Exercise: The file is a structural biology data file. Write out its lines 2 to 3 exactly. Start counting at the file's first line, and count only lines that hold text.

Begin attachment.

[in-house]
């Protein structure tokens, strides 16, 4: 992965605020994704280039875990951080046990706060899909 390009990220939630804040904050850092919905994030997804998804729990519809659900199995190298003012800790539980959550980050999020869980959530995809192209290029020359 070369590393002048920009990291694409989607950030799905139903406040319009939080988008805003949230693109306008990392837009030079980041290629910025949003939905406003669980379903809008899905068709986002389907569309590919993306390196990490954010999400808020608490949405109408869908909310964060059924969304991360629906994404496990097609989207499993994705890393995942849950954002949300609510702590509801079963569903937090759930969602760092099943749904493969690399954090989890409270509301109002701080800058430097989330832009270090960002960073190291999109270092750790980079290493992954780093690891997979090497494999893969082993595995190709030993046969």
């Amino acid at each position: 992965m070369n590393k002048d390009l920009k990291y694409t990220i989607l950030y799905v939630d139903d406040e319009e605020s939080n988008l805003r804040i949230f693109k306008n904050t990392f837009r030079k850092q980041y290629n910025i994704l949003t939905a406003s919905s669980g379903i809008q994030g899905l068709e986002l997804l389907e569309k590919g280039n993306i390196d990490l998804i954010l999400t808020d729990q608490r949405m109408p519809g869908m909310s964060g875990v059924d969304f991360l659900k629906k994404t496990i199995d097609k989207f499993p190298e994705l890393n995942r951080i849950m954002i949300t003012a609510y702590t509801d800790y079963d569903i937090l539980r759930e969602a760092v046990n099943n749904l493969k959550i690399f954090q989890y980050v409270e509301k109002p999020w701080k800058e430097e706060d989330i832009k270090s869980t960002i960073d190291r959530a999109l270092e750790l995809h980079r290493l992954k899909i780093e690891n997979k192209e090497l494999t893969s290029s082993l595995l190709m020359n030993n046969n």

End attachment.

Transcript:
């Protein structure tokens, strides 16, 4: 992965605020994704280039875990951080046990706060899909 390009990220939630804040904050850092919905994030997804998804729990519809659900199995190298003012800790539980959550980050999020869980959530995809192209290029020359 070369590393002048920009990291694409989607950030799905139903406040319009939080988008805003949230693109306008990392837009030079980041290629910025949003939905406003669980379903809008899905068709986002389907569309590919993306390196990490954010999400808020608490949405109408869908909310964060059924969304991360629906994404496990097609989207499993994705890393995942849950954002949300609510702590509801079963569903937090759930969602760092099943749904493969690399954090989890409270509301109002701080800058430097989330832009270090960002960073190291999109270092750790980079290493992954780093690891997979090497494999893969082993595995190709030993046969």
């Amino acid at each position: 992965m070369n590393k002048d390009l920009k990291y694409t990220i989607l950030y799905v939630d139903d406040e319009e605020s939080n988008l805003r804040i949230f693109k306008n904050t990392f837009r030079k850092q980041y290629n910025i994704l949003t939905a406003s919905s669980g379903i809008q994030g899905l068709e986002l997804l389907e569309k590919g280039n993306i390196d990490l998804i954010l999400t808020d729990q608490r949405m109408p519809g869908m909310s964060g875990v059924d969304f991360l659900k629906k994404t496990i199995d097609k989207f499993p190298e994705l890393n995942r951080i849950m954002i949300t003012a609510y702590t509801d800790y079963d569903i937090l539980r759930e969602a760092v046990n099943n749904l493969k959550i690399f954090q989890y980050v409270e509301k109002p999020w701080k800058e430097e706060d989330i832009k270090s869980t960002i960073d190291r959530a999109l270092e750790l995809h980079r290493l992954k899909i780093e690891n997979k192209e090497l494999t893969s290029s082993l595995l190709m020359n030993n046969n």